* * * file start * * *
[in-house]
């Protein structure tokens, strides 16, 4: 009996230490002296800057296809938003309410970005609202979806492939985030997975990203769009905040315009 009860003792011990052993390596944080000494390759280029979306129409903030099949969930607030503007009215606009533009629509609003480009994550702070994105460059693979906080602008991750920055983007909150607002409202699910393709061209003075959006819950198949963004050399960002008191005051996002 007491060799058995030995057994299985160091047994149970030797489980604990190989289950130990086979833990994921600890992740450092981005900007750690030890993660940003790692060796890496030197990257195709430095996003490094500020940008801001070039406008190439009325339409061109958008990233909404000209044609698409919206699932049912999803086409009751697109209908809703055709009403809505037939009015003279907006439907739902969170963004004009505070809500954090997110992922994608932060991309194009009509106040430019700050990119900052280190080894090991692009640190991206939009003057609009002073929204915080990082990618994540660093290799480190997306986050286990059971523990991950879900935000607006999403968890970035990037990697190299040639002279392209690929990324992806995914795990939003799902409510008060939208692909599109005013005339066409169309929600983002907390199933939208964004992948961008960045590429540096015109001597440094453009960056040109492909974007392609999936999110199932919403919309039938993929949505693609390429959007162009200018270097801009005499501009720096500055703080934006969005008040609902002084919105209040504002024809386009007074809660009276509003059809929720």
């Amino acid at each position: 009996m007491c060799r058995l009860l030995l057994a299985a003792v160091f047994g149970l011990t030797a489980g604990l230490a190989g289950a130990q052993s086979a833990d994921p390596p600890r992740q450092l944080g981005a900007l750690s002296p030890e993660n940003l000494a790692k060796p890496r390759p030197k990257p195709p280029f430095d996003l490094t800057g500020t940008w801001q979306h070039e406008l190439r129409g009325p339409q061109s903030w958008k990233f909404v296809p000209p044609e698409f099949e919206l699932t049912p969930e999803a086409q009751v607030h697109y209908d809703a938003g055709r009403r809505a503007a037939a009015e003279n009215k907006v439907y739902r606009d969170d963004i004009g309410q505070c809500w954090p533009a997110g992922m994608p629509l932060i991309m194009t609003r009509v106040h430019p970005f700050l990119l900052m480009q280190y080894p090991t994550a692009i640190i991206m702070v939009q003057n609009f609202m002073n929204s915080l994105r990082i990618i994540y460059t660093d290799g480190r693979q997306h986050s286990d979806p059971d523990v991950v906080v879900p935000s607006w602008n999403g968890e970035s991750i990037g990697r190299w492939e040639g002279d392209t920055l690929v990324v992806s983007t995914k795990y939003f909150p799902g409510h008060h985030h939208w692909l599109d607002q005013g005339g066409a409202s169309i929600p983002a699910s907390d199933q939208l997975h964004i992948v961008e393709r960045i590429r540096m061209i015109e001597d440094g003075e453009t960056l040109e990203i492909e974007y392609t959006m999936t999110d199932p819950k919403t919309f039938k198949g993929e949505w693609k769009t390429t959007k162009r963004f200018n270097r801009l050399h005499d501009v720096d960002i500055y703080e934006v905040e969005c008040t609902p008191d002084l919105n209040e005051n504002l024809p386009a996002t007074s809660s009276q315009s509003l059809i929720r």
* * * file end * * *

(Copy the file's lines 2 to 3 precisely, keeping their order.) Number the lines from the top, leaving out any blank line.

């Protein structure tokens, strides 16, 4: 009996230490002296800057296809938003309410970005609202979806492939985030997975990203769009905040315009 009860003792011990052993390596944080000494390759280029979306129409903030099949969930607030503007009215606009533009629509609003480009994550702070994105460059693979906080602008991750920055983007909150607002409202699910393709061209003075959006819950198949963004050399960002008191005051996002 007491060799058995030995057994299985160091047994149970030797489980604990190989289950130990086979833990994921600890992740450092981005900007750690030890993660940003790692060796890496030197990257195709430095996003490094500020940008801001070039406008190439009325339409061109958008990233909404000209044609698409919206699932049912999803086409009751697109209908809703055709009403809505037939009015003279907006439907739902969170963004004009505070809500954090997110992922994608932060991309194009009509106040430019700050990119900052280190080894090991692009640190991206939009003057609009002073929204915080990082990618994540660093290799480190997306986050286990059971523990991950879900935000607006999403968890970035990037990697190299040639002279392209690929990324992806995914795990939003799902409510008060939208692909599109005013005339066409169309929600983002907390199933939208964004992948961008960045590429540096015109001597440094453009960056040109492909974007392609999936999110199932919403919309039938993929949505693609390429959007162009200018270097801009005499501009720096500055703080934006969005008040609902002084919105209040504002024809386009007074809660009276509003059809929720």
């Amino acid at each position: 009996m007491c060799r058995l009860l030995l057994a299985a003792v160091f047994g149970l011990t030797a489980g604990l230490a190989g289950a130990q052993s086979a833990d994921p390596p600890r992740q450092l944080g981005a900007l750690s002296p030890e993660n940003l000494a790692k060796p890496r390759p030197k990257p195709p280029f430095d996003l490094t800057g500020t940008w801001q979306h070039e406008l190439r129409g009325p339409q061109s903030w958008k990233f909404v296809p000209p044609e698409f099949e919206l699932t049912p969930e999803a086409q009751v607030h697109y209908d809703a938003g055709r009403r809505a503007a037939a009015e003279n009215k907006v439907y739902r606009d969170d963004i004009g309410q505070c809500w954090p533009a997110g992922m994608p629509l932060i991309m194009t609003r009509v106040h430019p970005f700050l990119l900052m480009q280190y080894p090991t994550a692009i640190i991206m702070v939009q003057n609009f609202m002073n929204s915080l994105r990082i990618i994540y460059t660093d290799g480190r693979q997306h986050s286990d979806p059971d523990v991950v906080v879900p935000s607006w602008n999403g968890e970035s991750i990037g990697r190299w492939e040639g002279d392209t920055l690929v990324v992806s983007t995914k795990y939003f909150p799902g409510h008060h985030h939208w692909l599109d607002q005013g005339g066409a409202s169309i929600p983002a699910s907390d199933q939208l997975h964004i992948v961008e393709r960045i590429r540096m061209i015109e001597d440094g003075e453009t960056l040109e990203i492909e974007y392609t959006m999936t999110d199932p819950k919403t919309f039938k198949g993929e949505w693609k769009t390429t959007k162009r963004f200018n270097r801009l050399h005499d501009v720096d960002i500055y703080e934006v905040e969005c008040t609902p008191d002084l919105n209040e005051n504002l024809p386009a996002t007074s809660s009276q315009s509003l059809i929720r």